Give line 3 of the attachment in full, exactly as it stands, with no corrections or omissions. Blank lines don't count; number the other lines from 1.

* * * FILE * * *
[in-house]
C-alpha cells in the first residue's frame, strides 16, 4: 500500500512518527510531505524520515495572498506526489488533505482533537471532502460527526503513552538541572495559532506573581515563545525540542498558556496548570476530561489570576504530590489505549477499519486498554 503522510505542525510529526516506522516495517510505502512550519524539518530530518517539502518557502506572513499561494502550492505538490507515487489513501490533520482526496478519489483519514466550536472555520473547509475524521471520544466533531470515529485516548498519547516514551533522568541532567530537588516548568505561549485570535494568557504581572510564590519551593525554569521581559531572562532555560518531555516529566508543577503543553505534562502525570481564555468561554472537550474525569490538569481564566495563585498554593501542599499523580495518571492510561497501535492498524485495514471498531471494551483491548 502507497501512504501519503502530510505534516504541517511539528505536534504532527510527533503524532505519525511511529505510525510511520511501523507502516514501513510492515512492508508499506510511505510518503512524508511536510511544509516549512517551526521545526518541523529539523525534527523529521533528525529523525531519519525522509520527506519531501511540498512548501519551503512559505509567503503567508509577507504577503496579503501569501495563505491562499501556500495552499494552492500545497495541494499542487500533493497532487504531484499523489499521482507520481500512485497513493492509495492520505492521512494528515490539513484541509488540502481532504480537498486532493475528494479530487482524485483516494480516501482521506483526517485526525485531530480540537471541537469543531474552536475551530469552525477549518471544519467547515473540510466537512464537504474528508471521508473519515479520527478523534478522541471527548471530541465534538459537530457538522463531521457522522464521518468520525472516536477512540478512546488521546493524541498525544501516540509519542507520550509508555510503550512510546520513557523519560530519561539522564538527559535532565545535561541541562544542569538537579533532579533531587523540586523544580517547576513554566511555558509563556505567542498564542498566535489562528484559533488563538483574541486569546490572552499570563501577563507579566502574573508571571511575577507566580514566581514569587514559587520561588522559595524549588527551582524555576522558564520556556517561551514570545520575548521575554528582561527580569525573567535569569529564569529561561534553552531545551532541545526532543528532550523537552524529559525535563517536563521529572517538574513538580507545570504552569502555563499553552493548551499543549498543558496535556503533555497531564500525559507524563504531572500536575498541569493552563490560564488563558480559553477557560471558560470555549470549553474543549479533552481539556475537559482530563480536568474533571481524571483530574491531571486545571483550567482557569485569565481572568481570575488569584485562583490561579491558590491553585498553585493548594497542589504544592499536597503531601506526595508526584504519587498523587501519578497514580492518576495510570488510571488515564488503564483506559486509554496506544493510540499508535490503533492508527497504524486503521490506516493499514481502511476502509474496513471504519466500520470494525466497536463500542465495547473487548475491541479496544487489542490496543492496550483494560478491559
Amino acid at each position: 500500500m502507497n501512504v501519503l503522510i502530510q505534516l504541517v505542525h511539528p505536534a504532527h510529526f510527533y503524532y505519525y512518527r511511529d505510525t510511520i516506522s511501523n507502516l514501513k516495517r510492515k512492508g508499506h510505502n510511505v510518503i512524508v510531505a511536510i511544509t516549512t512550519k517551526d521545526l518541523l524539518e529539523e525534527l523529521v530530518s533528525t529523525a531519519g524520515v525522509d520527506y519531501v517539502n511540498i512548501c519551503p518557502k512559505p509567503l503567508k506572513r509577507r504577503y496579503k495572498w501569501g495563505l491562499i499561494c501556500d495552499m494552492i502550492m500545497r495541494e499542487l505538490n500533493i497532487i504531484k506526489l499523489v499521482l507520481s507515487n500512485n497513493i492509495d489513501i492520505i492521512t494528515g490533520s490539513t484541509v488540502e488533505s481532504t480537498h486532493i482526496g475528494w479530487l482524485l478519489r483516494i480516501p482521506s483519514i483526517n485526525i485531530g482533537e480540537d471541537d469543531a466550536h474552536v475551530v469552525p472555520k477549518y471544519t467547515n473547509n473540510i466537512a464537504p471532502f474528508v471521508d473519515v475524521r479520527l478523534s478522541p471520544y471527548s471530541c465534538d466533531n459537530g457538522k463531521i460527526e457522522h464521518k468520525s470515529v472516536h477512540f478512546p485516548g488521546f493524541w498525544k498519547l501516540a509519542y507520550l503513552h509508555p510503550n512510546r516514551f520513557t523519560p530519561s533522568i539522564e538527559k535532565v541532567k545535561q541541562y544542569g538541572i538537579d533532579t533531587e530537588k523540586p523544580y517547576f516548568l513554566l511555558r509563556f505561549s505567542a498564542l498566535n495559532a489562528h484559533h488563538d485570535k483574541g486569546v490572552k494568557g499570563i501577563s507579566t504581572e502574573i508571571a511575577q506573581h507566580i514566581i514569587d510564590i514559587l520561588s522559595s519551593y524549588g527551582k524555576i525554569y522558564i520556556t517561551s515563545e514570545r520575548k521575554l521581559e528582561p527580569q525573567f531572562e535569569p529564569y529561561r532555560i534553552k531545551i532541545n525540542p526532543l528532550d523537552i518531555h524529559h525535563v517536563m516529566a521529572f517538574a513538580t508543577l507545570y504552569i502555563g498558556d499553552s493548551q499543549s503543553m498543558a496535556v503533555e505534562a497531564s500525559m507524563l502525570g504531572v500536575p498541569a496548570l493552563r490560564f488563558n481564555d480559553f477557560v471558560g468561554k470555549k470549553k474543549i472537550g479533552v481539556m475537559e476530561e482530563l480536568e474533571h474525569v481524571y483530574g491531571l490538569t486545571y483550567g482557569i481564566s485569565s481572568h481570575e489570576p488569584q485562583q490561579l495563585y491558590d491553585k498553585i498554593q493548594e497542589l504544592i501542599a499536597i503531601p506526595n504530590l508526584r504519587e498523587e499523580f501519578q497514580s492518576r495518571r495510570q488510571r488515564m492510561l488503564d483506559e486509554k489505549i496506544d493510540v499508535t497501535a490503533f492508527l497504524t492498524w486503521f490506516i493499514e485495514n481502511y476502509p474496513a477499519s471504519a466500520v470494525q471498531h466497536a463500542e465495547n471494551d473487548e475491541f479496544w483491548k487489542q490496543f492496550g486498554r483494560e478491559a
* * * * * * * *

Amino acid at each position: 500500500m502507497n501512504v501519503l503522510i502530510q505534516l504541517v505542525h511539528p505536534a504532527h510529526f510527533y503524532y505519525y512518527r511511529d505510525t510511520i516506522s511501523n507502516l514501513k516495517r510492515k512492508g508499506h510505502n510511505v510518503i512524508v510531505a511536510i511544509t516549512t512550519k517551526d521545526l518541523l524539518e529539523e525534527l523529521v530530518s533528525t529523525a531519519g524520515v525522509d520527506y519531501v517539502n511540498i512548501c519551503p518557502k512559505p509567503l503567508k506572513r509577507r504577503y496579503k495572498w501569501g495563505l491562499i499561494c501556500d495552499m494552492i502550492m500545497r495541494e499542487l505538490n500533493i497532487i504531484k506526489l499523489v499521482l507520481s507515487n500512485n497513493i492509495d489513501i492520505i492521512t494528515g490533520s490539513t484541509v488540502e488533505s481532504t480537498h486532493i482526496g475528494w479530487l482524485l478519489r483516494i480516501p482521506s483519514i483526517n485526525i485531530g482533537e480540537d471541537d469543531a466550536h474552536v475551530v469552525p472555520k477549518y471544519t467547515n473547509n473540510i466537512a464537504p471532502f474528508v471521508d473519515v475524521r479520527l478523534s478522541p471520544y471527548s471530541c465534538d466533531n459537530g457538522k463531521i460527526e457522522h464521518k468520525s470515529v472516536h477512540f478512546p485516548g488521546f493524541w498525544k498519547l501516540a509519542y507520550l503513552h509508555p510503550n512510546r516514551f520513557t523519560p530519561s533522568i539522564e538527559k535532565v541532567k545535561q541541562y544542569g538541572i538537579d533532579t533531587e530537588k523540586p523544580y517547576f516548568l513554566l511555558r509563556f505561549s505567542a498564542l498566535n495559532a489562528h484559533h488563538d485570535k483574541g486569546v490572552k494568557g499570563i501577563s507579566t504581572e502574573i508571571a511575577q506573581h507566580i514566581i514569587d510564590i514559587l520561588s522559595s519551593y524549588g527551582k524555576i525554569y522558564i520556556t517561551s515563545e514570545r520575548k521575554l521581559e528582561p527580569q525573567f531572562e535569569p529564569y529561561r532555560i534553552k531545551i532541545n525540542p526532543l528532550d523537552i518531555h524529559h525535563v517536563m516529566a521529572f517538574a513538580t508543577l507545570y504552569i502555563g498558556d499553552s493548551q499543549s503543553m498543558a496535556v503533555e505534562a497531564s500525559m507524563l502525570g504531572v500536575p498541569a496548570l493552563r490560564f488563558n481564555d480559553f477557560v471558560g468561554k470555549k470549553k474543549i472537550g479533552v481539556m475537559e476530561e482530563l480536568e474533571h474525569v481524571y483530574g491531571l490538569t486545571y483550567g482557569i481564566s485569565s481572568h481570575e489570576p488569584q485562583q490561579l495563585y491558590d491553585k498553585i498554593q493548594e497542589l504544592i501542599a499536597i503531601p506526595n504530590l508526584r504519587e498523587e499523580f501519578q497514580s492518576r495518571r495510570q488510571r488515564m492510561l488503564d483506559e486509554k489505549i496506544d493510540v499508535t497501535a490503533f492508527l497504524t492498524w486503521f490506516i493499514e485495514n481502511y476502509p474496513a477499519s471504519a466500520v470494525q471498531h466497536a463500542e465495547n471494551d473487548e475491541f479496544w483491548k487489542q490496543f492496550g486498554r483494560e478491559a